So how do we experience the Joy in the biblical sense?  First, we must need Joy.  Joy comes to the least likely people.  In Mary’s words recorded by Luke, she sings praise because God “lifts up the lowly, and feeds the hungry.”  If you want to be lifted up, you must be lowly; if you want to be fed, you must be hungry.  Happy people aren’t looking for Joy.  If you’re doing just fine, you don’t need it.  I’m not talking about happiness today, but Joy, that deep abiding inner emotion that gives us strength to weather difficult times.  Happiness is dependent on circumstances, joy is not.  Joy endures despite circumstances.  All the good news in today’s readings comes to those who are desperate for it.  If you are feeling trapped, caught, held captive by circumstances--in an unhappy marriage, difficult family relationships, poor health, or an impossible financial situation,  this joy is for you.
Second, we must desire Joy.  The Jerusalem exiles had to want to return (not all of them wished to, and not all of them did return).  You must desire God’s way so much that you will repent of this world’s values.  Really, the Christian Gospel is best suited to those who have given up on hope in this world.  The path to the Promised Land is a highway of holiness.  Holiness is not golden candlesticks or stained glass, nor is it visiting angels, mysticism, legalism or religiosity, it is a highway.  The highway must be traveled; it is not the destination, but it is the route to the destination.  I've heard it said that "life is a journey, not a destination;" I suggest to you that for the Christian believer, "life is a journey with a destination." To be holy is to live a special style; behaving honorably in every respect.  Notice Isaiah 35:8 “the unclean shall not travel on it; it shall be for God’s people.”  I hope you see the contrast between being “unclean” and being “God’s people.”  If you want joy, you must desire God’s path of holiness—not just publicly, but in your private life as well.  I’ve heard it said, “Character is who you are when nobody’s looking.”  Sometimes you have to do the right thing, even if no one notices.  A Methodist preacher of a century ago, Charles Tindley, was born the son of a slave and died during the Great Depression.  His life was not an easy path.  But before he died, he left us with some beautiful songs.  Likely you recognize a song he wrote that became the anthem of the Civil Rights Movement of the 1960’s We Shall Overcome.  He left us with many others, some are in our hymnbook, and one is Nothing Between.  I share his words with you.  
Nothing between my soul and my Savior, Naught of this world’s delusive dream;
    I have renounced all sinful pleasure; Jesus is mine, there’s nothing between.
Nothing between, like worldly pleasure; Habits of life, though harmless they seem;
    Must not my heart from Him ever sever; He is my all, there’s nothing between.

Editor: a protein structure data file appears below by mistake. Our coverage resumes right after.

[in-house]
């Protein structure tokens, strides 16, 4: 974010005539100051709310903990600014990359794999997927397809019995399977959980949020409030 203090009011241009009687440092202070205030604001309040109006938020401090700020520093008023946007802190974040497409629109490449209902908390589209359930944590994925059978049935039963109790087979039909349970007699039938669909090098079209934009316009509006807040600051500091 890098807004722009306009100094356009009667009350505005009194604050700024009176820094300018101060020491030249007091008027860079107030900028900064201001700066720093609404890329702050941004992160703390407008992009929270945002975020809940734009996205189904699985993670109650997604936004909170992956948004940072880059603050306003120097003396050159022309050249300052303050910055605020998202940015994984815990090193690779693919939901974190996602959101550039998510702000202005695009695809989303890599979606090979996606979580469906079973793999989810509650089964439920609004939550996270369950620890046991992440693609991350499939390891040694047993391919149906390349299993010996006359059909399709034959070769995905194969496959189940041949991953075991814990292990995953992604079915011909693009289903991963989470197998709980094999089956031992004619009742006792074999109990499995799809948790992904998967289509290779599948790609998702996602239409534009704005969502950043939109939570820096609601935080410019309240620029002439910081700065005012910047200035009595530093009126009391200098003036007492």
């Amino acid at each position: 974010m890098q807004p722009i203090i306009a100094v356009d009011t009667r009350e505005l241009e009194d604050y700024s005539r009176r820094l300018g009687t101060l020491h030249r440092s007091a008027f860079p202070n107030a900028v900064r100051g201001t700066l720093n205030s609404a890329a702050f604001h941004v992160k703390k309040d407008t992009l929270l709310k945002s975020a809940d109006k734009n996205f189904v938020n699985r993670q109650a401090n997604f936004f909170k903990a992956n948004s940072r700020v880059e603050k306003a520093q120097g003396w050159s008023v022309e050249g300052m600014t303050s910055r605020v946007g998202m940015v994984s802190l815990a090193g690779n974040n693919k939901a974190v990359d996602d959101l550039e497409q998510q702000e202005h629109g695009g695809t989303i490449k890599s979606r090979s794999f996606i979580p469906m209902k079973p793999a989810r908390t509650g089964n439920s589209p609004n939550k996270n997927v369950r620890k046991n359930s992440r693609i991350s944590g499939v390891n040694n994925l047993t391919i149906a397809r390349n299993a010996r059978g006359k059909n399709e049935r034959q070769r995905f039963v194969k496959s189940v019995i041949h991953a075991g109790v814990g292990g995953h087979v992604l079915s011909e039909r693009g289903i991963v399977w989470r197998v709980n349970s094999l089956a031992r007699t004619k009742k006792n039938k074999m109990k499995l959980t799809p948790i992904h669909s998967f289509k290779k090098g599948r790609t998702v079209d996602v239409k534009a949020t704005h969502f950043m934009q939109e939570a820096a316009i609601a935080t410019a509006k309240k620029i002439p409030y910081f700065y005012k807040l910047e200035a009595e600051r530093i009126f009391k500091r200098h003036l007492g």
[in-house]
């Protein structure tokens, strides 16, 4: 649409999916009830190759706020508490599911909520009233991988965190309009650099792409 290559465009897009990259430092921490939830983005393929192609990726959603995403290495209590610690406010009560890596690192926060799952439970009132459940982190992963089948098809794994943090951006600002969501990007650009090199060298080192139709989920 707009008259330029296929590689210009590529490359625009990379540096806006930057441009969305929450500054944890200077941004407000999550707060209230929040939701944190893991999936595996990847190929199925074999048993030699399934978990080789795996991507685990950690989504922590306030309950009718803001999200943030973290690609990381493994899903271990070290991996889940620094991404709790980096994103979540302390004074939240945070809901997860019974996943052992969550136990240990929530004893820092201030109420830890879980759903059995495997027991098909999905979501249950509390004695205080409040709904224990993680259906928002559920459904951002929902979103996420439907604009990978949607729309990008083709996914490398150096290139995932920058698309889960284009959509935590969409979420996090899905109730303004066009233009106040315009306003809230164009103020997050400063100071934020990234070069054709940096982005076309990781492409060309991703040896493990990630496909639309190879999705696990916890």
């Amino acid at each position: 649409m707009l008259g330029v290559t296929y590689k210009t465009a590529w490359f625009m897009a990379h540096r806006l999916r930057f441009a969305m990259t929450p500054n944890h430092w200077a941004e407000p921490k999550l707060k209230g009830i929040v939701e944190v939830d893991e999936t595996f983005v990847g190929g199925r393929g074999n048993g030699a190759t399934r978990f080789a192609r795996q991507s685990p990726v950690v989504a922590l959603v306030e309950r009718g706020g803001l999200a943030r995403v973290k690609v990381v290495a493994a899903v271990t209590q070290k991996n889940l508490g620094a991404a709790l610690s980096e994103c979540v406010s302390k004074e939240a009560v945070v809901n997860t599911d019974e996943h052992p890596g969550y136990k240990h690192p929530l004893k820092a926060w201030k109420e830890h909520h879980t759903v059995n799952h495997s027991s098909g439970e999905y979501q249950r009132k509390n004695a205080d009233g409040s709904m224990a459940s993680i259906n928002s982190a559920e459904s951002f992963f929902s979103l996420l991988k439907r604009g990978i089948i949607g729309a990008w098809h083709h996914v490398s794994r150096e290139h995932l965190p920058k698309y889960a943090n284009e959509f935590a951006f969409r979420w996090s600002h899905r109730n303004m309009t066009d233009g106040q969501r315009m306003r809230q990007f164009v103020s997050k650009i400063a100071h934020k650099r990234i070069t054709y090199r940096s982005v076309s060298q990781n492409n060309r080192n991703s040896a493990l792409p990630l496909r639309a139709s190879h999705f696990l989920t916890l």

Nothing between, like pride or station; Self or friends shall not intervene;
    Though it may cost me much tribulation, I am resolved, there’s nothing between.
Nothing between, even many hard trials, Though the whole world against me convene;
    Watching with prayer and much self-denial, I’ll triumph at last, there’s nothing between
If you wish to experience joy like his, you need a spirit in agreement with those words.
Third, we must patiently wait for Joy. Everything in the Isaiah reading is in the future tense; it is obvious that all promises are about the future.  In our Epistle reading, James speaks of patience, likening it to a farmer growing crops.  You know you can’t just plant tomatoes in the morning and pick them in the evening.  Nor can you plant an apple tree in the spring and expect to harvest them in the fall. So too with our Christian path toward Joy.  There is no instant solution; there is no <click-thru link>.  We can’t just drive-thru and pick up our joy.  There is no such thing as “McFaith;”  Joy comes through patient endurance.
Fourth, we must respond to the Joy that is offered.  A few years after Isaiah delivered these words, Cyrus would issue his Edict liberating all the captive peoples, the Judean captives as well as all others that the Babylonians had conquered.  I haven’t studied him in detail, but from what I’ve seen, Cyrus is one of those rare figures in history who ruled with compassion and humility.  He dealt graciously with the captive peoples, allowing them to return home on condition they remain loyal subjects.  Once given their freedom, the Israelites had to make the trip back to Jerusalem.  They weren’t magically transported!  God made a highway, but they had to pack their bags, get in their chariots (or more likely walk), and make the trip back to Jerusalem.  The highway is there, but it's meant to be traveled.
Finally, we must accept the Joy. Israel couldn’t liberate themselves.  We see words like "redeemed" and "ransomed of the Lord" in v9-10 of Isaiah 35.  "Redeemed" and "ransomed" imply a transaction.  Someone pays a debt.  Someone must fix the problem.  Just as God made the way, working through Cyrus’ liberating proclamation, Jesus has made a way for us, for you and me, by liberating us from the power and penalty of sin, and countless other problems that beset us along life’s way, by giving his life on the Cross.
Do you need a fresh start in life?  Make the decision to follow Jesus.  Have you gotten off the highway, lost on a side street, or stuck in a parking space?  Get back on the Highway of Holiness by making or renewing your commitment to Christ.  Joy awaits.
Benediction:  I wonder about that woman I began with.  Where has life taken her in the intervening years?  And that baby, probably in his/her 30s by now.  Their situation seemed so hopeless, so helpless.  I doubt they could live a joyful life by any stretch without God’s intervention, without the help of Jesus and his followers.  I hope she found a group of people like we have here gathered this morning—people who will walk with her and that child, who would stand with them, and give them strength and confidence to grow and be successful.  That’s what we’re all about.  We are the dispensers of God's joy in this world.  Maybe God will bring someone like that young woman across your path.  Do what you can, in the name of God the Father, Son, and Holy Spirit, Amen.